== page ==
Firstly, he stated the obvious: “It is not the healthy who need a doctor, but the sick.” Indeed, Jesus not only justified his concern for the outcasts and the neglected but challenged the Pharisees to self-examination regarding their own spiritual life. He verbalised his role as needing to be with sinners, rather than the righteous. Because as the Pharisees considered themselves to be “righteous,” there was no need for him to spend time with them.

However, secondly, Jesus responded, by telling the Pharisees that they really didn’t understand the scriptures that they claimed to know so well. And in a pointed barb, he quoted a passage from Hosea: “For I desire mercy, not sacrifice” (Hosea 6:6a), and then told them to go and learn what it meant.

6. Summary
From a background of concern for those who some considered less important in life, who had come to him, Jesus clearly illustrated that these kinds of people were precisely the type that he needed to be concerned with. Which is why, when the time came to use his own initiative, he picked out the outcasts of society—the people the elite wanted nothing to do with.

The story of Matthew and his tax collector friends, then, clearly illustrates the kinds of people to whom Jesus was called. And despite criticism from the Pharisees, he did not waiver from being with those who were of his primary concern.

But more than that, Jesus saw something in them that was special, that perhaps no-one else could see. For he had this uncanny knack of picking people, who appeared to be totally unskilled and unsuitable for the tasks that he was to give them. And yet, with the help of the Holy Spirit, they turned out to be some of the greatest leaders and contributors to the mission of the church.

So Matthew, hated by the general populace, was chosen not just to be any follower, but to be one of the twelve disciples. And, if we consider the other eleven disciples too, who were uneducated fishermen and the like, mostly unskilled . . . Who would ever thought that they would become the nucleus of God’s church?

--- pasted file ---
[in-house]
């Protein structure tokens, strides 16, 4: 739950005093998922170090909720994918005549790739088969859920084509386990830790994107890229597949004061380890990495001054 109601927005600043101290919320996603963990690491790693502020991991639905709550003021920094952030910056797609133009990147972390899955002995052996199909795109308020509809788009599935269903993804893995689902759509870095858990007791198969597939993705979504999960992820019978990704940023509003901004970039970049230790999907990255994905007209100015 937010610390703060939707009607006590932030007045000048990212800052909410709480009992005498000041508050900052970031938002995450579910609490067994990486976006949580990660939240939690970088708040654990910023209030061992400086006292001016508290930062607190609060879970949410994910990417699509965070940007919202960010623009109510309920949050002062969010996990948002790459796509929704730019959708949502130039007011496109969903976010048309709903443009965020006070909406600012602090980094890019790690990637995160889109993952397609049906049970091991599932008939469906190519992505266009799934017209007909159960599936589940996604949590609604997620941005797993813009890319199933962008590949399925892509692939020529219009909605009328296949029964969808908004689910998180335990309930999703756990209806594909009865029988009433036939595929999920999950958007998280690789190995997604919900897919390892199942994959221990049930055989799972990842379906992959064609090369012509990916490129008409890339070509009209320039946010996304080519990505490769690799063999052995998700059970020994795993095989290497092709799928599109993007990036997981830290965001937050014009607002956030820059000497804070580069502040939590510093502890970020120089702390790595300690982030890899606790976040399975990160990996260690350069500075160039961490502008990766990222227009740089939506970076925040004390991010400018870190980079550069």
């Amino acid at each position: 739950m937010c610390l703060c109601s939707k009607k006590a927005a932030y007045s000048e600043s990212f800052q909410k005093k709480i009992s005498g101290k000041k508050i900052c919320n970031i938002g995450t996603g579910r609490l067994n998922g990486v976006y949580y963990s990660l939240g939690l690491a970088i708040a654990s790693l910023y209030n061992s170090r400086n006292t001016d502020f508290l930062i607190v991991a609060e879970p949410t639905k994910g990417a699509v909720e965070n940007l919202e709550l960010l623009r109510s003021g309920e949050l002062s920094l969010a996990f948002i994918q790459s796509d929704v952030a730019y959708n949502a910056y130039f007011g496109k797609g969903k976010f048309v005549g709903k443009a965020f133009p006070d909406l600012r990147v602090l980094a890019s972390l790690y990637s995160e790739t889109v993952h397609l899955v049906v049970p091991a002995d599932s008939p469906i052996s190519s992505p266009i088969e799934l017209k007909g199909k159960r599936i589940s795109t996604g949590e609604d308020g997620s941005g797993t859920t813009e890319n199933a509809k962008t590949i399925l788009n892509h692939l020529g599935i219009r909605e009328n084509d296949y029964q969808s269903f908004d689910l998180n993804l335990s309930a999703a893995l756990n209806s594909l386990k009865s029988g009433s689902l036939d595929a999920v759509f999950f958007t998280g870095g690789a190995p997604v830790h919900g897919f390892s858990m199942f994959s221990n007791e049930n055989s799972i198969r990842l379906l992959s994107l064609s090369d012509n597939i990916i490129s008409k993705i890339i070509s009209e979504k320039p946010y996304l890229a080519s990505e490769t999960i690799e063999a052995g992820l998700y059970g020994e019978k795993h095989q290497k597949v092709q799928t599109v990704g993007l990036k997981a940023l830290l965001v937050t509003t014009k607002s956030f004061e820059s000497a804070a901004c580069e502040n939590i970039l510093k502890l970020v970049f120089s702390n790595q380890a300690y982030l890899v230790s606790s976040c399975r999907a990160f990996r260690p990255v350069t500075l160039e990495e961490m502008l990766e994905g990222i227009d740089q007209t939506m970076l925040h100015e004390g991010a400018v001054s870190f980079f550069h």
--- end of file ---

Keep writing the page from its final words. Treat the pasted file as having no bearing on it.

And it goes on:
Jesus could see someone’s potential, that no one else could see. He could see talents and abilities, that with the support of the Holy Spirit, that would make his followers, including the disciples, into great men and women of God. And yet to the rest of the world they may indeed have been “a waste of space”.


Now the implications of this story are many.

Firstly, for those who feel useless, of no value, who feel they are not good enough, who are not seen in the best light in the community, who have made mistakes in the past which continue to haunt them, who believe they have no talents or abilities and nothing to offer, the message is that you are probably Jesus’s kind of people. If Jesus were here today, you would be the kind of people that Jesus would be mixing with. You would be the kind of people that he would care for and spent time with.

Now that doesn’t mean we all have to be tax collectors and sinners, or even have a dim dark past. But just as in the past, Jesus chose not to mix openly with those who considered themselves righteous or worthy, so the same would be true today.

Secondly, for those who feel they have no talents and nothing to offer, then the fact that Jesus was able to identify hidden talents and hidden qualities, not only in Matthew and the disciples but in many others too, should be of great encouragement. Because no matter what other people tell you, Jesus saw something special in all of his followers. And that applies to all of us today too.

Thirdly, for those who consider themselves righteous or worthy, this story is also a reminder to check to see whether that is true.

The Pharisees saw themselves as righteous and yet they couldn’t have been more wrong, otherwise Jesus would not have had to send them away to learn what the bible meant. The Pharisees were righteous only in their own eyes. And we need to make sure that we are not only righteous in our own eyes too.

And fourthly, this story has much to say about the church and its mission. Because if Jesus spent his time with the undesirable people, the uneducated, those whose jobs were looked down on by society, with the ordinary people that the Pharisees had no time for, where does that imply that, as a church, our mission should be?

Yes, the church has welfare agencies, and they probably do a great job in providing emergency housing, bond assistance, marriage preparation, budgeting, and a number of areas where largely government funding is available. But that does not excuse us as a church in our role as a congregation, or even as individuals, in continuing Jesus’s ministry to those around us as well.


So today, do you feel that you’re not good enough? Do you feel as though you’ve made a silly mistake in life and can’t forgive yourself for it? Do you feel as though you are not important, that you have no special talents or abilities, and that others are so much better than you are? Do you even feel that you are a waste of space, with nothing to offer?

If any of that’s true, then this story is for you. Because rest assured you are Jesus’s kind of person. You’re not only the kind of person that he would spend time with, if he were around today, but he would also be able to identify some hidden talents and abilities that even you don’t know that you have. And in a world where sometimes there is little encouragement, there can be no greater message of hope.

Today, you are important in his eyes. You have reason to keep living and for life to have meaning. And, today, you should be important in the eyes of the church too.

Posted: 12th May 2020
© 2020, Brian A Curtis